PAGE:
‘Swallow' Promises to Be ‘a Little Dirtier' Than Other Food Magazines

Edible Manhattan isn’t the only new food magazine in town. Swallow, which launches next month, promises to be “an experiment in how far a food magazine can go.” The introduction to the hardbound premiere issue continues, “Swallow is a step away from the hubbub of ‘foodie’ faddism.” Hence a look into “the dark side of Scandinavia’s fungi,” a blechtacularly illustrated collection of head-to-tail pork recipes (braised pig’s hearts with dandelion salad, anyone?), and profiles of top Scandinavian chefs, including our own Marcus Samuelsson. But what we really love is the front-of-book section introducing us to various Scandinavian foods and trends. Below, some Nordic words we’ve pulled from the issue's features and happily added to our porkcabulary.

Falukorv (Sweden) – A gigantic smoked pork-and-veal sausage that made an appearance in the Swedish porn flick Fäbodjäntan.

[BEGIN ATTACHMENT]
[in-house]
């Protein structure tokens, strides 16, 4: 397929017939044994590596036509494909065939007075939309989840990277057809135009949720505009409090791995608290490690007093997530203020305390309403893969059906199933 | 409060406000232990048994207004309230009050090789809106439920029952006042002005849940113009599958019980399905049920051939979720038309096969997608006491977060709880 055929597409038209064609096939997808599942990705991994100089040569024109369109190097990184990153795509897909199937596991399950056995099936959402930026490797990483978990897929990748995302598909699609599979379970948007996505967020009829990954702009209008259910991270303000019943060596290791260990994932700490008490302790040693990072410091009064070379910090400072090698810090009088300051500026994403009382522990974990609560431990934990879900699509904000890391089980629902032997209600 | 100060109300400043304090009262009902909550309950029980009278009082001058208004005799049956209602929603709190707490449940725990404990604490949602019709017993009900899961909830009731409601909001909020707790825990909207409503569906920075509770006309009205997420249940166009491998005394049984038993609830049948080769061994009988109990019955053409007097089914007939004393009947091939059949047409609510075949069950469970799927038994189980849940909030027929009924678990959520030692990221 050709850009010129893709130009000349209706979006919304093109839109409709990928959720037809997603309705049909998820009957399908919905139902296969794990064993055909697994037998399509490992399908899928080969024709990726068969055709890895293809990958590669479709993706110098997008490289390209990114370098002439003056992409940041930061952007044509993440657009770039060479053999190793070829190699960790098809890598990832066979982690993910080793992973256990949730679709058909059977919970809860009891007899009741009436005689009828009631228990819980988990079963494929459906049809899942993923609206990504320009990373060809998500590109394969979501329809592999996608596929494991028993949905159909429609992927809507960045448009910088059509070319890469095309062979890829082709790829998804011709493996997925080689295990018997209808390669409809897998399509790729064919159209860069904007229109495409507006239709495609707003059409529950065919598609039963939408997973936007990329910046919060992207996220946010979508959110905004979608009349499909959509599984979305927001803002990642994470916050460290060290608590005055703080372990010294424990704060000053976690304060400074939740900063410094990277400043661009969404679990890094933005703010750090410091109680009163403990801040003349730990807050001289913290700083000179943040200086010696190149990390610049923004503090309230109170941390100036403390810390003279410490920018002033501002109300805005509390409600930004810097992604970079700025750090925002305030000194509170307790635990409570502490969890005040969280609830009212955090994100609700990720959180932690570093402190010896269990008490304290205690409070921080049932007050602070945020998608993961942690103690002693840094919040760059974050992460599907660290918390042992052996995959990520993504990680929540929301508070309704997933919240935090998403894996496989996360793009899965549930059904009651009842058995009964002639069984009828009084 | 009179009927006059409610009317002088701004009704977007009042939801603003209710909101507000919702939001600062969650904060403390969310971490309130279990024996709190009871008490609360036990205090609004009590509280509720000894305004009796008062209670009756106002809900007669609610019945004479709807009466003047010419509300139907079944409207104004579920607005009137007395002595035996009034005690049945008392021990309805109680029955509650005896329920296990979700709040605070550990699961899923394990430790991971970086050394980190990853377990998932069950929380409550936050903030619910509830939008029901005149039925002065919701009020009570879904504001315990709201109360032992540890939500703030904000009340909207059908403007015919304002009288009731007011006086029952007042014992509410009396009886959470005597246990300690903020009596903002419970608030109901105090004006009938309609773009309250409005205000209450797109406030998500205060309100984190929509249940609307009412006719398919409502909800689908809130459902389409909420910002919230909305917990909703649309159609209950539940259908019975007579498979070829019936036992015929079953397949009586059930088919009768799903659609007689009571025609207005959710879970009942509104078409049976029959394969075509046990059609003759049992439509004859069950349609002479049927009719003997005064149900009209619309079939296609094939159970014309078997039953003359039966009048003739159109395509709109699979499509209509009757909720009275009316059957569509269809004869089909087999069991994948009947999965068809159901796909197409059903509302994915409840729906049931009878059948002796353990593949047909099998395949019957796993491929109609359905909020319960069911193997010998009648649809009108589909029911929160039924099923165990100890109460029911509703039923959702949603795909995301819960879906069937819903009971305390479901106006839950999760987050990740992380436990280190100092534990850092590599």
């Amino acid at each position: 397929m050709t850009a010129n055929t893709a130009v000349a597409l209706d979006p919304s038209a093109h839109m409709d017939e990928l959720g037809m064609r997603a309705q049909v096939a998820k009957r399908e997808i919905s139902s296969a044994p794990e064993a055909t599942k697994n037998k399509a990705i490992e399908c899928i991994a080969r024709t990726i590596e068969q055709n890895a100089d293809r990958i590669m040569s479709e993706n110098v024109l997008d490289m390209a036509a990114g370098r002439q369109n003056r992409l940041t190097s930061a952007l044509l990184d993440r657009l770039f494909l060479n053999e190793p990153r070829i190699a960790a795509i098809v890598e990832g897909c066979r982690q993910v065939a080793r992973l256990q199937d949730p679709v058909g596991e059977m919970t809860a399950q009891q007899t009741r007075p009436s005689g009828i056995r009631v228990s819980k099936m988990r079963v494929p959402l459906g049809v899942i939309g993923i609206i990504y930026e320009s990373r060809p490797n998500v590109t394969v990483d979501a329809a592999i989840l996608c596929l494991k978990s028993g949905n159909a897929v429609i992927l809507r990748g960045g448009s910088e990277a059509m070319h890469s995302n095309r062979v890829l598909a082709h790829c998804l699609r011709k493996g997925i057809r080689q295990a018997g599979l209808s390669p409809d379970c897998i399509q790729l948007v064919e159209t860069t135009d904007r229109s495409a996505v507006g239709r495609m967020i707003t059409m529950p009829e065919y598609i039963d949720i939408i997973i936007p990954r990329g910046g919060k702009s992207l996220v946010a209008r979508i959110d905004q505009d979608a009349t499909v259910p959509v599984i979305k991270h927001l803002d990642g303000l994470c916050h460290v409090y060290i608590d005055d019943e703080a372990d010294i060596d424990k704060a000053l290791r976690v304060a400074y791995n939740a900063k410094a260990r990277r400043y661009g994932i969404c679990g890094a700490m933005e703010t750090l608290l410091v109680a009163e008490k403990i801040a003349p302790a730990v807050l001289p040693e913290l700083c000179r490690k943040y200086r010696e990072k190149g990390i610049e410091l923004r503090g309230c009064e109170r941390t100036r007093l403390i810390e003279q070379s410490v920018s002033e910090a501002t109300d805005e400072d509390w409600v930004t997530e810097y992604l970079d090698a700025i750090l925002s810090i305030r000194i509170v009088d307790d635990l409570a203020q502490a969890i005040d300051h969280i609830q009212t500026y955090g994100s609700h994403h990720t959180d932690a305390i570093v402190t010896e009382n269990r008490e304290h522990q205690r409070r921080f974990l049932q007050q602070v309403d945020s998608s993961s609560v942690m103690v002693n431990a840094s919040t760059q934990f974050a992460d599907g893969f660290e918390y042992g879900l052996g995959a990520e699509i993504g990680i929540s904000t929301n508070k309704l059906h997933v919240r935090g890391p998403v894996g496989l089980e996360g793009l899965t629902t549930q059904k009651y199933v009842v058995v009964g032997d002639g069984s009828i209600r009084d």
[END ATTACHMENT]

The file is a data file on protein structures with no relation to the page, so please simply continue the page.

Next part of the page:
Smørrebrød (Denmark) – “[D]erived from the Danish words for butter and bread, [it’s] infinitely represented in Davidsen’s eponymous restaurant, with a meter-and-a-half long menu listing over 250 varieties of open-faced sandwiches.”

Kalaaliaraq (Greenland) – The local hunter’s market. “Displays all manner of edibles from the relatively tame to the far-out freakouts” such as sea birds, polar bear meat, and eviscerated seals whose meat is eaten raw.

Kestomakkara (Finland) – A gamey, dense sausage filled with reindeer, moose, and bear.

Rullepølse (Denmark) – “[A] spiced, cured, and pressed pork belly — sliced thin, garnished with onion and served as smørrebrød.”

Kräftskiva (Sweden) – Crayfish, beheaded and cracked open, and eaten with a lot of aquavit during summer parties that involve paper hats.

Husmanskost (Sweden) – Home-cooked food, such as boiled knuckle of pork with mashed swede served with three types of mustard.

Salmiakki (Finland) – A corrosive salt that’s “present in all manner of salted licorice from Iceland to Denmark, through Finland.” Can be dissolved into cheap vodka for a drink (“salmari”) that tastes like a mixture of chemical salt, refined sugar, and molten licorice.

Swallow Magazine [Official site]

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